When you’re having a baby, the gender norms entrenched in our society hit you like so many Mac trucks . You’re bombarded with items in pink or blue, pressured to have “gender reveal” parties, and asked repeatedly whether you’re having a boy or a girl. But this is a reductive way to look at gender, and, in this day and age, people tend to have at least a passing understanding that gender is more complicated than the genitals a person is born with. As the world starts to understand gender beyond a prescribed binary, parents are leaning towards gender-neutral child rearing. And being less rigid about gender roles and expectations is one of the ways that parents are starting to change.
Chances are that your child will be cisgender, meaning their gender identity will align with the gender they were assigned at birth based on their genitals. But chances are that your child will not be cisgender and may fall somewhere under the trans umbrella. For people who don’t fit neatly into a gender box, being forced into one by their parents or caregivers can be a traumatic experience that takes years to undo. And even for cisgender kids, having expectations placed on them due to their gender can be equally harmful.
Much of that can be avoided by bringing gender-neutral ideals into your parenting, which is actually way simpler than it may sound. It doesn’t mean avoiding gender. It simply means allowing your child the right to determine their own gender.
1. Make Colors Genderless
Pink has nothing to do with girls and blue has nothing to do with boys, just like yellow and green are not the only gender neutral colors. People (and kids) like what they like. Don’t make assumptions about what color your baby will like based on the genitalia they have when they’re born.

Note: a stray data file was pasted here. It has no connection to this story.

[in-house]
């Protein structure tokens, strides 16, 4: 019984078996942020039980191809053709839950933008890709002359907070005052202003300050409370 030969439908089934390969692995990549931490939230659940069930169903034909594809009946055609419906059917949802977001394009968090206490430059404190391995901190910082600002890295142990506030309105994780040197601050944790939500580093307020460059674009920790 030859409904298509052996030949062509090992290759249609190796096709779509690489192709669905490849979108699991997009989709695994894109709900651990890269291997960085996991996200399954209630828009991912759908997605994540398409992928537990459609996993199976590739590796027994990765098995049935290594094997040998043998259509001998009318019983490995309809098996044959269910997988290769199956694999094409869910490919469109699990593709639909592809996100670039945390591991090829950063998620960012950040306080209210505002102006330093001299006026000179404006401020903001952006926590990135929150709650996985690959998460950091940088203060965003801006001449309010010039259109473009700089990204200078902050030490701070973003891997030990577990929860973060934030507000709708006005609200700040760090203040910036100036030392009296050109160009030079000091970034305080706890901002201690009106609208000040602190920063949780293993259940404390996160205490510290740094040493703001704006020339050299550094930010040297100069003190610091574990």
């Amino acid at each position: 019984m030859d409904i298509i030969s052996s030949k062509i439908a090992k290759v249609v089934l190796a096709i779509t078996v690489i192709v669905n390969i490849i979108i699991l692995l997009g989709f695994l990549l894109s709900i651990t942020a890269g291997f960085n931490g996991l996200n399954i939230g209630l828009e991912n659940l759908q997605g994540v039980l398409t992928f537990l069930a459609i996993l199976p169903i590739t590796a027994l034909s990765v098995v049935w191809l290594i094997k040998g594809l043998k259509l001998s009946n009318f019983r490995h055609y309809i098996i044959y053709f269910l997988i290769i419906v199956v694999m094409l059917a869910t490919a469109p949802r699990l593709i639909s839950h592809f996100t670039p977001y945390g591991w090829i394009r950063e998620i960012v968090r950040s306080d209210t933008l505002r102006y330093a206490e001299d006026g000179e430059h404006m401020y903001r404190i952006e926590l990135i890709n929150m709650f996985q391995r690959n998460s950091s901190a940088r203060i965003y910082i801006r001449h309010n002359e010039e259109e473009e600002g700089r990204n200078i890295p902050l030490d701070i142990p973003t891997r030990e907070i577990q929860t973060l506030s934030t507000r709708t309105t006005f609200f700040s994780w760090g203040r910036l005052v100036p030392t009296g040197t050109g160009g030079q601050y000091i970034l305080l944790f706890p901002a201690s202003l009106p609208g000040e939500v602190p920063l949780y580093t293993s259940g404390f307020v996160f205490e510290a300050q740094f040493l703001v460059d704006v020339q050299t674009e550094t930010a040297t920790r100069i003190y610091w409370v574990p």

2. Go Gender Neutral With Their Name (or Nickname)
Aside from the fact that it’s kind of trendy, giving your kid a gender-neutral name is a great way to let them choose their own gender identity. Since parents have no way of knowing what gender their child will self-identify with when they’re older (and since that gender may change throughout their life), a neutral name means one less thing for your child to worry about changing if they aren't cisgender.
3. Set an Example
Actions speak louder than words, and your kids are hearing what you say from an early age. From the time my child was an infant, I've challenged mainstream ideas about what gender means. When asked if she was a boy or a girl, I'd say things like, "Maybe" or "We're not sure. She's not old enough to self-identify yet." Plus, it's pretty fun to mess with people.
4. Prescribe Interests Based on, Well, Interest
Toy aisles are some of the most gendered places in the world (except at Target. You go, Target!) But some boys like princesses, and some girls like dump trucks. If your child says that they want to play with a toy that isn’t typical of their assigned gender, believe that they’re interested, trust that they know what they like, and consider letting them play. The same goes for extracurricular activities and their favorite characters, too.
5. Give Children Choices
You’d be surprised how well kids know what they like (or maybe not, because you already know). My kid has been picking out her own clothes since she was nine months old, and her preferences have always been incredibly clear: pink and girly. But what’s important is that they are her choices, not the choices that I make for her. Try offering your child an option between two things and letting them choose which one they like, whether it’s the army fatigues or the princess dress.
6. Demonstrate Egalitarian Parenting
Setting an example about what boys and girls can do starts at home. If you break traditional gender roles in your house, your child is less likely to feel constrained by them outside of it.